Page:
Wednesday, July 21, 2010
Best known as the author of Goodridge v. Department of Public Health, the 2003 case that declared the exclusion of same-sex couples from marriage unconstitutional as a matter of state law, Margaret Marshall, 66, announced her retirement today.
The press release from the Massachusetts Supreme Judicial Court with further biographical information and a list of notable opinions is here.
Boston.com (The Boston Globe) has an extensive story. Here's Justice Marshall on "judicial activism," an accusation that was levied at her and the court for the Goodridge decision:
Asked at today's news conference how she felt about critics who say that judges engage in judicial activism, she said, "It is a buzzword and I think it's often attached to opinions where the person who's making the claim ... doesn't agree with the outcome," she said.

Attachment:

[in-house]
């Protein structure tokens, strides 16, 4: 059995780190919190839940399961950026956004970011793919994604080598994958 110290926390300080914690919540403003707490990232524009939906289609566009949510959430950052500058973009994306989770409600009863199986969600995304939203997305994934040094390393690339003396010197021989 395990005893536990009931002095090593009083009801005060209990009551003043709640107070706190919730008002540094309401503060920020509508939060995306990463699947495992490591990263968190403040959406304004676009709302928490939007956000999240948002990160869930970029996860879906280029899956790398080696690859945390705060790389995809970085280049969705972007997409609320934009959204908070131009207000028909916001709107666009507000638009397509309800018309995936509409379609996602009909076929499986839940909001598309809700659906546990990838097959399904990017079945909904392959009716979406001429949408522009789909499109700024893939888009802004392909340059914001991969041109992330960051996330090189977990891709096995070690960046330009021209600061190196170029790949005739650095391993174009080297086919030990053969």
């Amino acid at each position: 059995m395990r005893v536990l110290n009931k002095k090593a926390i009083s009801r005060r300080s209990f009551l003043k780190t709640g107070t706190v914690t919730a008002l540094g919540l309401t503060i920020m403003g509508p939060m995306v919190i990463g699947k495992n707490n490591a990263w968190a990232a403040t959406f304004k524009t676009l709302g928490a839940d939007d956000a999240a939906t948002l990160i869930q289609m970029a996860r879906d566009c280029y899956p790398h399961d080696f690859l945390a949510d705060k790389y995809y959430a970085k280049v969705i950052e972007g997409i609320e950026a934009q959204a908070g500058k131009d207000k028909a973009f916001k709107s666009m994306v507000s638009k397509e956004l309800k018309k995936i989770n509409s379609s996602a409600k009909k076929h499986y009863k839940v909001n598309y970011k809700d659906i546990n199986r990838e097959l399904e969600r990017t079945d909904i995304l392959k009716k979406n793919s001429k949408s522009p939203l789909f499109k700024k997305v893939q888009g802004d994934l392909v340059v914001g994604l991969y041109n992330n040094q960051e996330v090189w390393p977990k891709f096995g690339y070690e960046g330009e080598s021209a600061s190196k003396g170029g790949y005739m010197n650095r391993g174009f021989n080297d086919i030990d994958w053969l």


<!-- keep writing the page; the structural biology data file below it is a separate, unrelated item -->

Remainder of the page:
In her statement, she expresses her judicial theory this way:
Our system of justice is organic. Every dispute, every case, tests the law anew. No judge, whether deciding in 1692 if men and women should be condemned as witches, or deciding in 1783 if slavery could still be tolerated in Massachusetts under our then sparkling new Constitution, or today, no judge has been able to leave this Court believing that the task of justice is done. I am no different.
The Justice's statement, the Boston Globe story, and the press release all mention the effect that coming of age in South Africa during its Apartheid era had on Justice Marshall's notions of the law.